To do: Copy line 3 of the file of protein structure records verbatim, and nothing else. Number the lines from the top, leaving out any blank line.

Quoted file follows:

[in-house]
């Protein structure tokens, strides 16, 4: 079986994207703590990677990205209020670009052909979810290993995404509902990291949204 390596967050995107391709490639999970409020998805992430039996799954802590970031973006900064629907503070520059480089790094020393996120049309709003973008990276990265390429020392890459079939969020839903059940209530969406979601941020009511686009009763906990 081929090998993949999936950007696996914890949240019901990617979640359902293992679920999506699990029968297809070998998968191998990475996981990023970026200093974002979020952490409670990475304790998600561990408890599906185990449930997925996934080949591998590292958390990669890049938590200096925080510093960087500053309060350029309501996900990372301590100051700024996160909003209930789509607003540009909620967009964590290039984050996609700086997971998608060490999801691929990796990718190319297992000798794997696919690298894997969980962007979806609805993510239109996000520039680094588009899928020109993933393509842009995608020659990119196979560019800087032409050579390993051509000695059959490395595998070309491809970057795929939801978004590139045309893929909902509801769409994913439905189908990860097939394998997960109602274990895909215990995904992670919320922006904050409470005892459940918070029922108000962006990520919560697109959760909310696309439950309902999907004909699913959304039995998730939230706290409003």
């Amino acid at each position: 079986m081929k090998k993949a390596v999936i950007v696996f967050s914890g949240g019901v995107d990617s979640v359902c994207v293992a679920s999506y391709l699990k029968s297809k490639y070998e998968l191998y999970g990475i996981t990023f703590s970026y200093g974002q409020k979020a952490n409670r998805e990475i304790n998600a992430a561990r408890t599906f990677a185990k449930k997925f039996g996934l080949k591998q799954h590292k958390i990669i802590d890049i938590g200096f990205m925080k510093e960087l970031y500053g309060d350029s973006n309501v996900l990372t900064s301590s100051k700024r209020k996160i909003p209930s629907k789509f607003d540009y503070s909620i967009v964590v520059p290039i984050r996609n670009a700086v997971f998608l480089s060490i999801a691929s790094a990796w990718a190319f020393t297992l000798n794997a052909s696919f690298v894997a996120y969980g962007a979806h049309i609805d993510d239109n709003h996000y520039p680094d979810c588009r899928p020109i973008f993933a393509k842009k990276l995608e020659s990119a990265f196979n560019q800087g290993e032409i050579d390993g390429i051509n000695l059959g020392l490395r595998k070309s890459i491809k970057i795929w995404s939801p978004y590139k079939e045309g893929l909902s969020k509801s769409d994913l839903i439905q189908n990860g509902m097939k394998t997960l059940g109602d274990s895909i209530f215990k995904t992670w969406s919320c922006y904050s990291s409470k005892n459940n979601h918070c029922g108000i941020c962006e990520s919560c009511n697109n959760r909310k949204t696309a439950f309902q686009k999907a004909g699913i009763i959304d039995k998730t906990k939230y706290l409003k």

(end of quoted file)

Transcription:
């Amino acid at each position: 079986m081929k090998k993949a390596v999936i950007v696996f967050s914890g949240g019901v995107d990617s979640v359902c994207v293992a679920s999506y391709l699990k029968s297809k490639y070998e998968l191998y999970g990475i996981t990023f703590s970026y200093g974002q409020k979020a952490n409670r998805e990475i304790n998600a992430a561990r408890t599906f990677a185990k449930k997925f039996g996934l080949k591998q799954h590292k958390i990669i802590d890049i938590g200096f990205m925080k510093e960087l970031y500053g309060d350029s973006n309501v996900l990372t900064s301590s100051k700024r209020k996160i909003p209930s629907k789509f607003d540009y503070s909620i967009v964590v520059p290039i984050r996609n670009a700086v997971f998608l480089s060490i999801a691929s790094a990796w990718a190319f020393t297992l000798n794997a052909s696919f690298v894997a996120y969980g962007a979806h049309i609805d993510d239109n709003h996000y520039p680094d979810c588009r899928p020109i973008f993933a393509k842009k990276l995608e020659s990119a990265f196979n560019q800087g290993e032409i050579d390993g390429i051509n000695l059959g020392l490395r595998k070309s890459i491809k970057i795929w995404s939801p978004y590139k079939e045309g893929l909902s969020k509801s769409d994913l839903i439905q189908n990860g509902m097939k394998t997960l059940g109602d274990s895909i209530f215990k995904t992670w969406s919320c922006y904050s990291s409470k005892n459940n979601h918070c029922g108000i941020c962006e990520s919560c009511n697109n959760r909310k949204t696309a439950f309902q686009k999907a004909g699913i009763i959304d039995k998730t906990k939230y706290l409003k």